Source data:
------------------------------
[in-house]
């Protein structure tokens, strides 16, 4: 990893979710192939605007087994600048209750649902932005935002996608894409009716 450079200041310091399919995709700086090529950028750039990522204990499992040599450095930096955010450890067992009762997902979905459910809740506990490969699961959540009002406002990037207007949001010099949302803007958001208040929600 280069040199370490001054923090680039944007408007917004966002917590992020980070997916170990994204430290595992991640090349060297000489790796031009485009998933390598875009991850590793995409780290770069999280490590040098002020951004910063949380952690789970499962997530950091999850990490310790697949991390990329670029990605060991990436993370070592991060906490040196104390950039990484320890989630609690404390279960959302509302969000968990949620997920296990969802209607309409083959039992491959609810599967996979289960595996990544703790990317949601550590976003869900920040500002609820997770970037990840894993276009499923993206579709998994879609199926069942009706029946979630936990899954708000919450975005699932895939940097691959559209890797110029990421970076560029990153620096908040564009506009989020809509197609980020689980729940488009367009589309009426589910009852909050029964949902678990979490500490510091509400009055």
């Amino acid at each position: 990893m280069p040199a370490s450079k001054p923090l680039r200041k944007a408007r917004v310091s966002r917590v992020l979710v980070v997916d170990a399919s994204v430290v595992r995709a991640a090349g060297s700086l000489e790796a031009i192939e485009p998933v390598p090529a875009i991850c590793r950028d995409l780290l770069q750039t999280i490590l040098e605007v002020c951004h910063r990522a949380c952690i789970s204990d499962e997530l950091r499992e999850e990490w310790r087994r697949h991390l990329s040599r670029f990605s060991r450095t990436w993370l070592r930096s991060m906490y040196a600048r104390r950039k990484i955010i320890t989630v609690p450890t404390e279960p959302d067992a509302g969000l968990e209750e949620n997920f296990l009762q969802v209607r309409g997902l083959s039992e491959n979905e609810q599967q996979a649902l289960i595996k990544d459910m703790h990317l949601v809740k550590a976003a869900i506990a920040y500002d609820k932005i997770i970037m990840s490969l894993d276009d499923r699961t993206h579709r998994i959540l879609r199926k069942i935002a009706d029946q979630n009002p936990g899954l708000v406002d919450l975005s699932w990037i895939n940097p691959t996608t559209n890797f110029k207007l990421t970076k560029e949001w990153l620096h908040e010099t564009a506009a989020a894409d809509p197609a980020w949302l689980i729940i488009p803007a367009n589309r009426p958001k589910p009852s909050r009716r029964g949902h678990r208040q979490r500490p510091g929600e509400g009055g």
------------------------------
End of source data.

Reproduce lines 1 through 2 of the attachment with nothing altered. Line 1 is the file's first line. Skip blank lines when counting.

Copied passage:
[in-house]
């Protein structure tokens, strides 16, 4: 990893979710192939605007087994600048209750649902932005935002996608894409009716 450079200041310091399919995709700086090529950028750039990522204990499992040599450095930096955010450890067992009762997902979905459910809740506990490969699961959540009002406002990037207007949001010099949302803007958001208040929600 280069040199370490001054923090680039944007408007917004966002917590992020980070997916170990994204430290595992991640090349060297000489790796031009485009998933390598875009991850590793995409780290770069999280490590040098002020951004910063949380952690789970499962997530950091999850990490310790697949991390990329670029990605060991990436993370070592991060906490040196104390950039990484320890989630609690404390279960959302509302969000968990949620997920296990969802209607309409083959039992491959609810599967996979289960595996990544703790990317949601550590976003869900920040500002609820997770970037990840894993276009499923993206579709998994879609199926069942009706029946979630936990899954708000919450975005699932895939940097691959559209890797110029990421970076560029990153620096908040564009506009989020809509197609980020689980729940488009367009589309009426589910009852909050029964949902678990979490500490510091509400009055």